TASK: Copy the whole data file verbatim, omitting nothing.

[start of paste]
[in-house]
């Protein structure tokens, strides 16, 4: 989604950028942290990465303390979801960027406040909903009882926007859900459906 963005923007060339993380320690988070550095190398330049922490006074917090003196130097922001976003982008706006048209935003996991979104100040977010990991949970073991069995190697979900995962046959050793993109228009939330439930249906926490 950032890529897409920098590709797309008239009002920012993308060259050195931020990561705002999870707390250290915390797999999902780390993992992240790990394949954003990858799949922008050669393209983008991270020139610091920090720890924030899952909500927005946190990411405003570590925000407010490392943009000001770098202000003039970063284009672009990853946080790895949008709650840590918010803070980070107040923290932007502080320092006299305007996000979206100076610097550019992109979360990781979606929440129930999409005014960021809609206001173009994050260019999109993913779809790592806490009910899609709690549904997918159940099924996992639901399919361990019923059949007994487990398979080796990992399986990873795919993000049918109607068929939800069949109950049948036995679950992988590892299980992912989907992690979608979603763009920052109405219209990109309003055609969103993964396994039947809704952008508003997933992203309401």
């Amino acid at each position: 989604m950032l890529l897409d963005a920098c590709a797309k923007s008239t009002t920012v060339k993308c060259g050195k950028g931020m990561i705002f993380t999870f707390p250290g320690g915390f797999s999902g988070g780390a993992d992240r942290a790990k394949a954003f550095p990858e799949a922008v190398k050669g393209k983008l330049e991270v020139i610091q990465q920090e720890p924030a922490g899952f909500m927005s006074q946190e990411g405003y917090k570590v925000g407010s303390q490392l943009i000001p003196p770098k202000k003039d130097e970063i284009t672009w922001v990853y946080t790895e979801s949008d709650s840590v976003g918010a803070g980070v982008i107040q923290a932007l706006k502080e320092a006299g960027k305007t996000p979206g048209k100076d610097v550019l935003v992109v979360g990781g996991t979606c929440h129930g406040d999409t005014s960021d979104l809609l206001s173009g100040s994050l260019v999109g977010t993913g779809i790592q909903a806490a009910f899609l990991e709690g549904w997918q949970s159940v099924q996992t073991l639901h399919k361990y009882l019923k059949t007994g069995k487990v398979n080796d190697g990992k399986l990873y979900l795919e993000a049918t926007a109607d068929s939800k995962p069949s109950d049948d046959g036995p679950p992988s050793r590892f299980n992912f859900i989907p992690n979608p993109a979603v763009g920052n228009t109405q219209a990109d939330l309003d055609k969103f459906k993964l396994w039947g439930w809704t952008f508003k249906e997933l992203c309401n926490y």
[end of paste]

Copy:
[in-house]
């Protein structure tokens, strides 16, 4: 989604950028942290990465303390979801960027406040909903009882926007859900459906 963005923007060339993380320690988070550095190398330049922490006074917090003196130097922001976003982008706006048209935003996991979104100040977010990991949970073991069995190697979900995962046959050793993109228009939330439930249906926490 950032890529897409920098590709797309008239009002920012993308060259050195931020990561705002999870707390250290915390797999999902780390993992992240790990394949954003990858799949922008050669393209983008991270020139610091920090720890924030899952909500927005946190990411405003570590925000407010490392943009000001770098202000003039970063284009672009990853946080790895949008709650840590918010803070980070107040923290932007502080320092006299305007996000979206100076610097550019992109979360990781979606929440129930999409005014960021809609206001173009994050260019999109993913779809790592806490009910899609709690549904997918159940099924996992639901399919361990019923059949007994487990398979080796990992399986990873795919993000049918109607068929939800069949109950049948036995679950992988590892299980992912989907992690979608979603763009920052109405219209990109309003055609969103993964396994039947809704952008508003997933992203309401």
């Amino acid at each position: 989604m950032l890529l897409d963005a920098c590709a797309k923007s008239t009002t920012v060339k993308c060259g050195k950028g931020m990561i705002f993380t999870f707390p250290g320690g915390f797999s999902g988070g780390a993992d992240r942290a790990k394949a954003f550095p990858e799949a922008v190398k050669g393209k983008l330049e991270v020139i610091q990465q920090e720890p924030a922490g899952f909500m927005s006074q946190e990411g405003y917090k570590v925000g407010s303390q490392l943009i000001p003196p770098k202000k003039d130097e970063i284009t672009w922001v990853y946080t790895e979801s949008d709650s840590v976003g918010a803070g980070v982008i107040q923290a932007l706006k502080e320092a006299g960027k305007t996000p979206g048209k100076d610097v550019l935003v992109v979360g990781g996991t979606c929440h129930g406040d999409t005014s960021d979104l809609l206001s173009g100040s994050l260019v999109g977010t993913g779809i790592q909903a806490a009910f899609l990991e709690g549904w997918q949970s159940v099924q996992t073991l639901h399919k361990y009882l019923k059949t007994g069995k487990v398979n080796d190697g990992k399986l990873y979900l795919e993000a049918t926007a109607d068929s939800k995962p069949s109950d049948d046959g036995p679950p992988s050793r590892f299980n992912f859900i989907p992690n979608p993109a979603v763009g920052n228009t109405q219209a990109d939330l309003d055609k969103f459906k993964l396994w039947g439930w809704t952008f508003k249906e997933l992203c309401n926490y």